Figure 4
figure 4

Protein–protein interaction network creation and condition-specific annotation workflow. (a) Protein explorer back-end process for the creation and annotation of protein–protein interaction networks. Data on protein relationship and interactions confidence are retrieved from Fibromine included UniProt data. Boxed and Latin numbers in red correspond to front-end elements presented in (b). (b) The pipeline on the front-end of Protein explorer: (i) specific protein query, (ii) selection of experimental parameters to consider, (iii) annotated network. Figure was created using

As far as network annotation is concerned, DE statistics for all genes coding for the UniProt/Swiss-Prot members of the network are initially isolated from the datasets corresponding to the experimental parameters selected by the user. Then, differential expression data are summarized for each of the genes into integration labels holding the consensus direction of deregulation: Non-DE, Up-regulated and Down-regulated. Genes coding for TrEMBL proteins are assigned the Unknown label as Fibromine does not currently support TrEMBL entries. The aforementioned labels are used to color-code network nodes and thus transfer all available transcriptomics information into the protein level. Analytical statistics of the data used to annotate the network can be inspected at the Data used tab of the explorer, while it is worth mentioning that the default DEA thresholds are easily tunable to meet all users’ expectations.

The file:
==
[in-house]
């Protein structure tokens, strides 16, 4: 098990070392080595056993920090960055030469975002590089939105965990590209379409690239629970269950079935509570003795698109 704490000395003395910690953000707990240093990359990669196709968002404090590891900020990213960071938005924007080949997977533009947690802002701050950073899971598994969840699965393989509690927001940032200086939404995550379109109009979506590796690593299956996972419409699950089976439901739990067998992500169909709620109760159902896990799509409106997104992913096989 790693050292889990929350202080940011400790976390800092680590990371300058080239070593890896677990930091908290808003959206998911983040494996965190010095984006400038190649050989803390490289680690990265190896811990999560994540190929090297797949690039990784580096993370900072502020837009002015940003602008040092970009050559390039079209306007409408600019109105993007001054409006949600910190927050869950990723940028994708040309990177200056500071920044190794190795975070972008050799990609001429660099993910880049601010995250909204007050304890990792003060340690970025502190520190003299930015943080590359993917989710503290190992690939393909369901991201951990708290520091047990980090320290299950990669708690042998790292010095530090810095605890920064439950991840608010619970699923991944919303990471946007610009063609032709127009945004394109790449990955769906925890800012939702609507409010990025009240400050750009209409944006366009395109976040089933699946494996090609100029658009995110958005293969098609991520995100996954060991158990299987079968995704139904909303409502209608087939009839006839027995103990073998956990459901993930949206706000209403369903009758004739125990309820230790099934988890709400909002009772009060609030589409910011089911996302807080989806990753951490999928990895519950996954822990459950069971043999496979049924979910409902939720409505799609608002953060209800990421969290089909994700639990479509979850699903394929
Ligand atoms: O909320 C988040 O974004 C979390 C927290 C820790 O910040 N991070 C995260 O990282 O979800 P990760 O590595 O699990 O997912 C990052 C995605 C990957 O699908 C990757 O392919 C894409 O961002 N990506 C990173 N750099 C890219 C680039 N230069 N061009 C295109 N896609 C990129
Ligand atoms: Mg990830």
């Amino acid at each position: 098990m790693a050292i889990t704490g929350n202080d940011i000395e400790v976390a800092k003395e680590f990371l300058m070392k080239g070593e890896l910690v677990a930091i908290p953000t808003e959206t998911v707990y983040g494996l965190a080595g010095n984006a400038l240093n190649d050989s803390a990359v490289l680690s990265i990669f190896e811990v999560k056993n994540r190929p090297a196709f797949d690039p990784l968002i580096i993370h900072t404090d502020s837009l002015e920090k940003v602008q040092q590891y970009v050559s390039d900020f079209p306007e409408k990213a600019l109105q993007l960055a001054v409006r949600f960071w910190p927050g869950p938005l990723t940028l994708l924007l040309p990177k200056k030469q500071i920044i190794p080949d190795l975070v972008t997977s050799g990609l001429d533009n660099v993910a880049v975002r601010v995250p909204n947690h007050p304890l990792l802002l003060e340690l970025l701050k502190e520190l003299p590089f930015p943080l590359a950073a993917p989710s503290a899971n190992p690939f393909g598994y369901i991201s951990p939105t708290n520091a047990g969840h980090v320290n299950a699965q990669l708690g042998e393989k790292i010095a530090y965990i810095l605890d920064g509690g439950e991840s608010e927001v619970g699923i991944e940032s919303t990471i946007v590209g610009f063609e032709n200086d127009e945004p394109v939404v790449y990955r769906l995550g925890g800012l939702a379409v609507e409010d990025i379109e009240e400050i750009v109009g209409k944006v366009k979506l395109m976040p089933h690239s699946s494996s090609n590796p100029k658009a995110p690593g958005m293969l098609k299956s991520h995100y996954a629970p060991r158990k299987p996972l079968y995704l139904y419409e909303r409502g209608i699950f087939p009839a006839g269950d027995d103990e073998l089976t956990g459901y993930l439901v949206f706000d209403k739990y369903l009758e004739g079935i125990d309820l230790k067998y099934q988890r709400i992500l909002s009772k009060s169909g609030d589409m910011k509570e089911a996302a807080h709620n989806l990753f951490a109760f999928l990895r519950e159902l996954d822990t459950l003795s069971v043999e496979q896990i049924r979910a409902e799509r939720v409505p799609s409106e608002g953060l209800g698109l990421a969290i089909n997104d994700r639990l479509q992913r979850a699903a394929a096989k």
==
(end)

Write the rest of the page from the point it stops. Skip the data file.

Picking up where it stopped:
Gene co-expression

Gene co-expression analysis has been used successfully in the past for regulatory targets prediction in IPF9. Motivated by those previous attempts and in order to complement Fibromine’s PPI network creation tool, we have designed Gene co-expression tab to host a human (IPF_vs_Ctrl) and a mouse (BleomycinD14_vs_Ctrl) lung-specific gene co-expression network (GCN) (Supplementary Fig. S8). Through this tool, with only the selection of any, potentially, disease driving gene, as pinpointed via Weighted Gene Co-expression Network Analysis (WGCNA), the user can plot interactive GCNs spanning any of the top fibrotic phenotype-related modules. Each network is built on the members of the module where the selected feature belongs. Network nodes represent genes with a module membership (MM) and gene significance (GS) above the 60th percentile of their respective module, while edges represent high confidence gene relationships, with a Topological Overlap Measure (TOM) above the 3rd quartile of the respective module’s distribution. The queried gene is marked in red and it is the only node allowed not to have any edge. Last, both MM and GS thresholds can be tuned via Fibromine to dynamically change the strictness of node selection.